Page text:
Anne Salmond

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Dame Anne Salmond

Dame Anne Salmond WORD (cropped).jpg
Salmond in 2018
Mary Anne Thorpe

(1945-11-16) 16 November 1945 (age 74)
Wellington, New Zealand
Alma mater
Scientific career
FieldsNew Zealand anthropology and history
Institutions University of Auckland
Thesis Hui – a study of Maori ceremonial gatherings (1972)
Website Profile, University of Auckland webpage
Anne Salmond signature.jpg

Dame Mary Anne Salmond DBE FRSNZ (née Thorpe; born 16 November 1945) is a New Zealand anthropologist, environmentalist and writer. She was New Zealander of the Year in 2013.


Early life and family

Born in Wellington in 1945, Mary Anne Thorpe was raised in Gisborne, [1] before being sent to board at Solway College in Masterton, where she was dux in 1961. [2]

Salmond then attended the University of Auckland, graduating Master of Arts in anthropology in 1968, and the University of Pennsylvania, where she gained a PhD in 1972. [1] Her thesis was titled Hui – a study of Maori ceremonial gatherings. [3]

Salmond was inspired to research early Māori history after visiting the United States on a scholarship as a teenager, and when asked to talk about New Zealand, she realised she did not know much about the Māori side of the story. [4] Her links with the Māori world go back to her great-grandfather, James McDonald, a noted photographer, film-maker and artist who worked with Maori leaders including Sir Āpirana Ngata and Sir Peter Buck. [5]

Salmond married conservation architect Jeremy Salmond [6] in 1971. [1] They live in Auckland and have three children, including anthropologist Amiria Salmond. [7] In 2000, Anne and Jeremy Salmond initiated the restoration of the Waikereru Ecosanctuary in Gisborne. [8]


Salmond was appointed to a lectureship at the University of Auckland in 1971. [1] She had a close relationship with Eruera and Amiria Stirling, noted elders of Te Whānau-ā-Apanui and Ngāti Porou. Their collaboration led to three books about Māori life:

Salmond's work then turned to cross-cultural encounters in New Zealand, resulting in two works:

Afterwards, she began to explore early exchanges between Pacific Islanders and European explorers in the Pacific, leading to the publication of three books:

Her book about exchanges between different realities (ontologies) Tears of Rangi: Experiments between Worlds appeared in July 2017. [9] [10]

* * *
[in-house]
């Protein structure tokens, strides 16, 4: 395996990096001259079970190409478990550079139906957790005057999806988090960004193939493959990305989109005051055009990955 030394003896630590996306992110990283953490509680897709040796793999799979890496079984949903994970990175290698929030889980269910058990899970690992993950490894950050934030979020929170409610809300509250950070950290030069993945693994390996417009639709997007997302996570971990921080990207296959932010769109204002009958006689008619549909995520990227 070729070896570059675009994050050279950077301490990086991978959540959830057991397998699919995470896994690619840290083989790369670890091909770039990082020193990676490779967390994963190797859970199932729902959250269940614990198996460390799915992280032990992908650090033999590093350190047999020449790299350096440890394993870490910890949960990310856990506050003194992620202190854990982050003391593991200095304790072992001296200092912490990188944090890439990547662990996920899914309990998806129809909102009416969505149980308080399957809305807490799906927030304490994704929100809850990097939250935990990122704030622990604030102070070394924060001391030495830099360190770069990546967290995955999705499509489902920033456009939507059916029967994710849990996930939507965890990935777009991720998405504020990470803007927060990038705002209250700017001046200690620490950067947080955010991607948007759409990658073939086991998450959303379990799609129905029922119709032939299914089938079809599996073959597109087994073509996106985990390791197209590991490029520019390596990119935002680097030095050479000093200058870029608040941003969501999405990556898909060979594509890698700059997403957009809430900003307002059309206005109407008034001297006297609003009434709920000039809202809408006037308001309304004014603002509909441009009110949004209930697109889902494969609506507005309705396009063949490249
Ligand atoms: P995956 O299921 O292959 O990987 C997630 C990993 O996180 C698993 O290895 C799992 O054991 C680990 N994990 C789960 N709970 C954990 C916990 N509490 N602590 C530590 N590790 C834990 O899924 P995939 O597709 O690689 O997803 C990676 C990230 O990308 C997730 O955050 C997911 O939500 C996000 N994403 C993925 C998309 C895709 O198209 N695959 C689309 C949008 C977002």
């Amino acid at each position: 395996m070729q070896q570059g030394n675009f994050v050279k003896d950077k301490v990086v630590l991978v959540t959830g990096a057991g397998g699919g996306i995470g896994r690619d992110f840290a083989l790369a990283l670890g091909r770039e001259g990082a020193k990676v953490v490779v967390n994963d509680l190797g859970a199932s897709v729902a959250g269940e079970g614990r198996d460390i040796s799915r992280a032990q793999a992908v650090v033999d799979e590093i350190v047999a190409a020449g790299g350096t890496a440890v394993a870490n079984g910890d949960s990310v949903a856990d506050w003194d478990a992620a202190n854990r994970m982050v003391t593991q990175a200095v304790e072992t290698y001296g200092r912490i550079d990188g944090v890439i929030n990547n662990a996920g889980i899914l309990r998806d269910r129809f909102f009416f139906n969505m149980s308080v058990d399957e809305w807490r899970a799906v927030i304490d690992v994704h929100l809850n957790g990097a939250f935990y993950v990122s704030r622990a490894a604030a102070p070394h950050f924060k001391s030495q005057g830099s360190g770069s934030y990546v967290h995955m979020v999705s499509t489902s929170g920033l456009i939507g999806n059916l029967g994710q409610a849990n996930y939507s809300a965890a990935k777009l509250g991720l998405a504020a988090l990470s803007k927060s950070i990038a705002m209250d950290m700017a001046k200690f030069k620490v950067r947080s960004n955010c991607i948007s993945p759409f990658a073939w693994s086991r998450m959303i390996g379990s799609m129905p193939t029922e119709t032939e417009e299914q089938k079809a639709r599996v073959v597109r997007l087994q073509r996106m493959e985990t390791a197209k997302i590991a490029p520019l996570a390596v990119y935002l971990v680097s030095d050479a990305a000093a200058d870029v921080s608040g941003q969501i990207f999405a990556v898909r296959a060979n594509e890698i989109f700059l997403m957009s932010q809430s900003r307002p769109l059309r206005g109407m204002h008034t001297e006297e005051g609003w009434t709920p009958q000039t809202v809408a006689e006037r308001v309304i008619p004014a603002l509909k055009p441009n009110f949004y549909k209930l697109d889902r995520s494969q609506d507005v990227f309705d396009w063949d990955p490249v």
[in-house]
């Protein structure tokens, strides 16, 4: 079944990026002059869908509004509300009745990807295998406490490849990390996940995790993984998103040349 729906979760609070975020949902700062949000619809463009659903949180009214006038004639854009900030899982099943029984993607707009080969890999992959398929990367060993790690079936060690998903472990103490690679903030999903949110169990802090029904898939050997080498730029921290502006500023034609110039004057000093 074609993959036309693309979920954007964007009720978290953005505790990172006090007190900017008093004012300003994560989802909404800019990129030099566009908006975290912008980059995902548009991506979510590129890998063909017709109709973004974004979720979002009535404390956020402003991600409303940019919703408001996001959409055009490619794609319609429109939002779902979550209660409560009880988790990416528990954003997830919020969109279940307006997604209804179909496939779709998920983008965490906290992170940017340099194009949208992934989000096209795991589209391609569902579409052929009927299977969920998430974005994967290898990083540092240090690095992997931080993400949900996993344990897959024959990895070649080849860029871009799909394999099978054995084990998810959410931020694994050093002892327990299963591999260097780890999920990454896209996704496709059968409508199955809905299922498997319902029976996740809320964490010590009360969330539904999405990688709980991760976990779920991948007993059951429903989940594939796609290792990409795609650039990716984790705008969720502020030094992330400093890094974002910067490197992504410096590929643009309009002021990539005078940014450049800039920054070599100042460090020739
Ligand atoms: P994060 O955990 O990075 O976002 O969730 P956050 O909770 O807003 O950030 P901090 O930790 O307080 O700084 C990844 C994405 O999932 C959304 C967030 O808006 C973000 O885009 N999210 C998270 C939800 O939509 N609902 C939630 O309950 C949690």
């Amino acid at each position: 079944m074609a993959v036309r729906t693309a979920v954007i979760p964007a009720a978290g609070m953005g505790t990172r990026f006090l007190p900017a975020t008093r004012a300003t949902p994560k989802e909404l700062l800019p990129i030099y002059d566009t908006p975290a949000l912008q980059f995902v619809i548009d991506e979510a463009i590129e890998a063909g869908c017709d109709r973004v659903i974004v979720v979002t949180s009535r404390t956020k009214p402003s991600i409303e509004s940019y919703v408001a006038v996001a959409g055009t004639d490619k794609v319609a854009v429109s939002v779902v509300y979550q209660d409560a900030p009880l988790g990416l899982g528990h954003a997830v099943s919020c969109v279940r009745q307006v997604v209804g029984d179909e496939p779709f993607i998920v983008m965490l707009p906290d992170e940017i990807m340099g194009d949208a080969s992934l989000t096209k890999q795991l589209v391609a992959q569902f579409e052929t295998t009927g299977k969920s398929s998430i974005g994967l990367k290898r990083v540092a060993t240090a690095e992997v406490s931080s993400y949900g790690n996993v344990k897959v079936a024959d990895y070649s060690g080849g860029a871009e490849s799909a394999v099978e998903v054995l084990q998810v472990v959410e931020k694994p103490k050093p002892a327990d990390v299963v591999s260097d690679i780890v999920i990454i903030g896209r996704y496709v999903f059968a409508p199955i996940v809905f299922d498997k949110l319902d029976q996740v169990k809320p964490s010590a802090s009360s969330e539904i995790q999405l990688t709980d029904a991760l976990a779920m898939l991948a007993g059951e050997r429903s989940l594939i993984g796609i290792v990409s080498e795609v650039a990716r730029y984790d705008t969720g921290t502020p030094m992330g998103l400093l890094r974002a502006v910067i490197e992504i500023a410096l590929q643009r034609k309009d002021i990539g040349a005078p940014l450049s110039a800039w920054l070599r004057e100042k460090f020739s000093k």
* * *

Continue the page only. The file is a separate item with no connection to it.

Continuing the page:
In 2001, Salmond became Distinguished Professor of Māori Studies and Anthropology at the University of Auckland. [1]

Salmond has served on the boards of the Foundation for Research, Science and Technology, the Museum of New Zealand, and she was chair of the New Zealand Historic Places Trust from 2001 to 2007. [9] She was Pro-Vice-Chancellor (Equal Opportunity) at the University of Auckland from 1997 to 2006. [11] She is the project sponsor for the Starpath Partnership for Excellence, which aims to ensure that Māori, Pacific and low-income students achieve their potential through education. [12]

"Dame Anne has a long-standing engagement with environmental issues, beginning with her work on the Parks and Wilderness Trust from 1990. After founding the Longbush Ecosanctuary in 2000 with her husband Jeremy, she has become the patron of a number of environmental organisations, and speaks and writes widely about environmental challenges. In this work, she seeks to bring together Maori and Pacific philosophies about relations between people, land, rivers and the ocean with practical restoration work and cutting edge science. She is the Patron of Te Awaroa: 1000 Rivers, a project that aims to restore waterways across New Zealand.". [13]

In 2018, she presented a six-part history series Artefact, which screened on Māori Television. [14]

Honours and awards

In the 1988 Queen's Birthday Honours Salmond was appointed a Commander of the Order of the British Empire for services to literature and the Maori people, [15] and in 1990 was elected a Fellow of the Royal Society of New Zealand. [16] In the 1995 New Year Honours, she was promoted to Dame Commander of the Order of the British Empire, for services to historical research. [17]

In 2004, Salmond received the Prime Minister's Award for Literary Achievement for non-fiction. [18]

In November 2007, she was elected as an inaugural Fellow of the New Zealand Academy for the Humanities. [19]

In 2008, she was elected a Corresponding Fellow of the British Academy, and in 2009, a Foreign Associate of the National Academy of Sciences – the first New Zealander known to have achieved this double distinction. [20] [21]

In 2013, the Royal Society of New Zealand awarded her the Rutherford Medal. [22] She was also named New Zealander of the Year for her work on cultural history. [23]

In 2015, she was elected an international member of the American Philosophical Society. [24]

In 2018, she was awarded a Carl Friedrich von Siemens Research Award, Alexander von Humboldt Foundation, Germany, in recognition of lifetime achievements in research; [25] and was a finalist for the Al-Rodhan prize for Global Cultural Understanding, British Academy, for Tears of Rangi [26]

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  25. "Bio" (PDF). Retrieved 3 July 2019.
  26. "Professor Dame Anne Salmond". The British Academy.